# Download Random Variables A random variable, X, represents a numerical

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```Random Variables
A random variable, X, represents a numerical value assigned to a possible outcome of a
probability experiment.
Random variables are often used to describe events.
Example:
Consider tossing a coin three times. The sample space S for this experiment is
S = { HTT, HTT, THT, HHT, HTH, THH, HHH, TTT}
Assign to each outcome the number, X, the number of heads that occur in that outcome.
Outcome
HTT
HTT
THT
HHT
HTH
THH
HHH
TTT
1
1
1
2
2
2
3
0
That means the random variable X, takes the values, 0,1, 2, and 3.
Notation:
P ( X  x ) ---------- means the probability that X takes on the value x
P (a  X  b) -------means the probability that X takes on the values between a and b
both inclusive.
Evaluate the following probabilities:
3
1. P ( X  2) 
8
2. P ( X  2)  P ( X  0)  P ( X  1)  P ( X  2) 
3. P ( X  2)  P ( X  0)  P ( X  1) 
1 3 3 7
  
8 8 8 8
1 3 4 1
  
8 8 8 2
If the random variable, X can take only the distinct values
x1, x 2 , x3, ... x n .
Then the expected value of X is the sum of the
distinct values, weighted by their respective probabilities. The
expected value of X is also called the mean of X, and is
denoted by
x.
n
Thus we have
 x  E ( X )   xi  P( X  xi )
i 1
Expected Value
State run monthly lottery can sell 100,000tickets at \$2 a piece. A ticket wins
\$1,000,000with a probability 0.0000005, \$100 with probability 0.008 and \$10 with
probability 0.01. On an average how much can the state expect to profit from the lottery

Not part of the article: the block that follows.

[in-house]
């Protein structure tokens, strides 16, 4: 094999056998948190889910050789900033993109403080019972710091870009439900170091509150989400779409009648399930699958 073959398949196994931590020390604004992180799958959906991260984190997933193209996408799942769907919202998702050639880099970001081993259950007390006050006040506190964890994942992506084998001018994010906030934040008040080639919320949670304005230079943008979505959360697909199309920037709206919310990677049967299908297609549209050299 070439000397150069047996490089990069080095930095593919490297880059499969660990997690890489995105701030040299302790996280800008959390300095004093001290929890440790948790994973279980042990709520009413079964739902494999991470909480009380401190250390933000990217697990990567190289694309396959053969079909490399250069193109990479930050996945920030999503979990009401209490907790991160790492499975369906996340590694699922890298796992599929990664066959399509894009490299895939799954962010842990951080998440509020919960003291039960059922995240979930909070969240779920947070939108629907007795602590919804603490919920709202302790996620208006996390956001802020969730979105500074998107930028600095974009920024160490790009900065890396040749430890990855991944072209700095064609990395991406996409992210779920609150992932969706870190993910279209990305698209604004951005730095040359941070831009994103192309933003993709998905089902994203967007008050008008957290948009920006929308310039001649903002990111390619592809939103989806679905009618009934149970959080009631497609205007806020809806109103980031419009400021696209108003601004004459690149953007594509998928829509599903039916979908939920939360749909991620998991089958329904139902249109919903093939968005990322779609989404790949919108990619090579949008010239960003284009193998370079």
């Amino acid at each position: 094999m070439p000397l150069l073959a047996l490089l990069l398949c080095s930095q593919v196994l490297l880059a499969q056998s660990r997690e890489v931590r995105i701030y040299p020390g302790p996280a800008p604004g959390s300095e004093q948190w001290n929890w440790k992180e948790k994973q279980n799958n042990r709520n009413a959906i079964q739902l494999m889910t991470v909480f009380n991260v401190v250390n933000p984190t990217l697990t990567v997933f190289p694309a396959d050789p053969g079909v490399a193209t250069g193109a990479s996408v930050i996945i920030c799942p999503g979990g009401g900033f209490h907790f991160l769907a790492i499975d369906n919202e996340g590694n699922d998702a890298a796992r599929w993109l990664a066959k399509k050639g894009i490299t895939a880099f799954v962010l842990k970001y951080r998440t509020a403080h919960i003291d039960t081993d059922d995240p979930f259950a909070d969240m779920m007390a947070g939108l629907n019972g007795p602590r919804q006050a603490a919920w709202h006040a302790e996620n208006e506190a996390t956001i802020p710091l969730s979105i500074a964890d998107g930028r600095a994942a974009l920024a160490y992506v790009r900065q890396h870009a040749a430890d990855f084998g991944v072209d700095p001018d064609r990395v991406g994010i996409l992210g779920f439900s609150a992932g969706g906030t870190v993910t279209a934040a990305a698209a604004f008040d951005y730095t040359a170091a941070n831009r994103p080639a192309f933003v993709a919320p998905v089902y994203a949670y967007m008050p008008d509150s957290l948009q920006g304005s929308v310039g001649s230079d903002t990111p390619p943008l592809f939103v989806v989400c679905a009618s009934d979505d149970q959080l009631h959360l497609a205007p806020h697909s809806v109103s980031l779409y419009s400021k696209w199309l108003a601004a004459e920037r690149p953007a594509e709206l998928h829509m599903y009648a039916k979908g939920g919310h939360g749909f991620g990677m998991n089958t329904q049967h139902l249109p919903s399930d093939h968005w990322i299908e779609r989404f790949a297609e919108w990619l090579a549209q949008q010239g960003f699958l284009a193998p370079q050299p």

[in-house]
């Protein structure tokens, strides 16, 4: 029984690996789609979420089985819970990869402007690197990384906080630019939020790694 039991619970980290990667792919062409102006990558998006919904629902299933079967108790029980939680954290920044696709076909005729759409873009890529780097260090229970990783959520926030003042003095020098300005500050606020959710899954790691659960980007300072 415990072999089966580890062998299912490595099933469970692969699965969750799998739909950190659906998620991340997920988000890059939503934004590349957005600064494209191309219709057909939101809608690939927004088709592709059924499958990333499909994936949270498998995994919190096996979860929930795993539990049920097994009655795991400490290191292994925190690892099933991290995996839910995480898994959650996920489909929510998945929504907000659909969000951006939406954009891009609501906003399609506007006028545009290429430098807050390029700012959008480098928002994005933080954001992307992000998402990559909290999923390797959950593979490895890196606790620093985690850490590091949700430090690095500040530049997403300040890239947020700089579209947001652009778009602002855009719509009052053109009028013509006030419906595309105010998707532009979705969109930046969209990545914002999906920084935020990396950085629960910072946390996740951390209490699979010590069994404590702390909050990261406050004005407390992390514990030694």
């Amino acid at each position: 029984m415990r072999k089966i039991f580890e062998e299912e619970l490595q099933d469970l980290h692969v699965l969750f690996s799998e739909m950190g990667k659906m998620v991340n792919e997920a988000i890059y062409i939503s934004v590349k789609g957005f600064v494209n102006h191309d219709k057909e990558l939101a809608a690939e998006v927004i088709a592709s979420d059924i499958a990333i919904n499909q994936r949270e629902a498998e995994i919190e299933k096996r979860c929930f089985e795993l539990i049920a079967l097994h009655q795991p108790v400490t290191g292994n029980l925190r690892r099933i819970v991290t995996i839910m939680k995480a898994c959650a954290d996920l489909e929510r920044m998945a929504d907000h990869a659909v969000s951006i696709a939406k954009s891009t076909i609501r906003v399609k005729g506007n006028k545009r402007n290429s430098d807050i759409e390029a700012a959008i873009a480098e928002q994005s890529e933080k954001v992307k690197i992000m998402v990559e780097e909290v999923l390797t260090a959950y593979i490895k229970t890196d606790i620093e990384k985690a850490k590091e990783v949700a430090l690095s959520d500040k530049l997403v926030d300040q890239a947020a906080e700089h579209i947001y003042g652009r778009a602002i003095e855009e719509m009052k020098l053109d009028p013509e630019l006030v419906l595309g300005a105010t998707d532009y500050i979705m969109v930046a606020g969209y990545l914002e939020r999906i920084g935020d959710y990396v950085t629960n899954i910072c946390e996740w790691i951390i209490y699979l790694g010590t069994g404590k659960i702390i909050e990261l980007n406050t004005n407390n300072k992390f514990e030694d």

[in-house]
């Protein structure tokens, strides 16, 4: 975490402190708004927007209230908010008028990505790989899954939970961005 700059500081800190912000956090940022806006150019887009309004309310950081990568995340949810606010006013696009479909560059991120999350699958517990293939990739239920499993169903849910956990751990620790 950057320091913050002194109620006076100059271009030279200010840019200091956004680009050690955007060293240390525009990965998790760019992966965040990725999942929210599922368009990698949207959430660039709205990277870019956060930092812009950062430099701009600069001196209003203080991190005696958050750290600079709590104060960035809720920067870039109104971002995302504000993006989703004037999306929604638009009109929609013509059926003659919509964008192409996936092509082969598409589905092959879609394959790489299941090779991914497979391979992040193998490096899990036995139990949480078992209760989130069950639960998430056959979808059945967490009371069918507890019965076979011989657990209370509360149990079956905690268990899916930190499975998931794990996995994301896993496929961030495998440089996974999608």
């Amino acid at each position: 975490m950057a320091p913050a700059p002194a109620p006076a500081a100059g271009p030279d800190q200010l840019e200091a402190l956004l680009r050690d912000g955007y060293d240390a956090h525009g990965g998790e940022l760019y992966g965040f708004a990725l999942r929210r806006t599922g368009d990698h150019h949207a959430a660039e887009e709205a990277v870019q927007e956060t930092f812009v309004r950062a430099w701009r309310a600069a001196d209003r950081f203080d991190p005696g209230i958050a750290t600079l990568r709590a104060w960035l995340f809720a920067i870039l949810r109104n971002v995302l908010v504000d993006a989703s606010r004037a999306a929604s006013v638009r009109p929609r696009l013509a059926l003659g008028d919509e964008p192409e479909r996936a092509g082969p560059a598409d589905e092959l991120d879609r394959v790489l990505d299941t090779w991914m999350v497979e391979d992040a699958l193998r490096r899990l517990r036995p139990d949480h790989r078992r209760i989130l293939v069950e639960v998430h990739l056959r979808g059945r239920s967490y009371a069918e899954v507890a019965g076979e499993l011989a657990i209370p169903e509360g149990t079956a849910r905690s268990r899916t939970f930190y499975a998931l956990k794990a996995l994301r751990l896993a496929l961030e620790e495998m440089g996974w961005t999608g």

per month?
1. Consider the lottery described in Example given above. How much income per month
could the state expect to average if it lowered the probability of winning \$1,000,000 to
0.0000004?
2. Consider the lottery describe in Example . The state plans to keep the same
probabilities, but raise the top prize above \$1,000,000. How high could the prize go and
still give the state an expected value of \$0.40 per ticket?
3.If you invest in a new restaurant there is a 35% chance that you lose \$90,000, a 45%
chance that you break even, and a 20% chance that you make \$170,000. Compute the
expected value of the investment.
4. You can invest in either Project A or Project B. If you invest in Project A, there is a
30% chance that you lose \$26,000, a 50% chance that you break even, and a 20% chance
that you make \$68,000. If you invest in Project B, there is a 20% chance that you lose
\$71,000, a 65% chance that you break even, and a 15% chance that you make \$143,000.
Based on the expected value of each, which investment should you make?
5.As part of a sales promotion you will let the first 100 customers pick a gift certificate
from a box of 1,000 certificates, some of which are for \$1 and some of which are for
\$100. After a draw, the value of the certificate is noted and the piece of paper is replaced
in the box. Thus, each customer has the same chance of getting \$100 as any other
customer. What is the largest number of \$100 certificates that you can put into the box if
the entire promotion is to have an expected cost of at most \$300? Start: Let n be the
number of \$100 certificates in the box and let C be the random variable that gives the
value of one certificate which is drawn at random. Since there will be 100 draws, the
expected cost of the promotion is 100 times the expected value of each customer’s draw.
```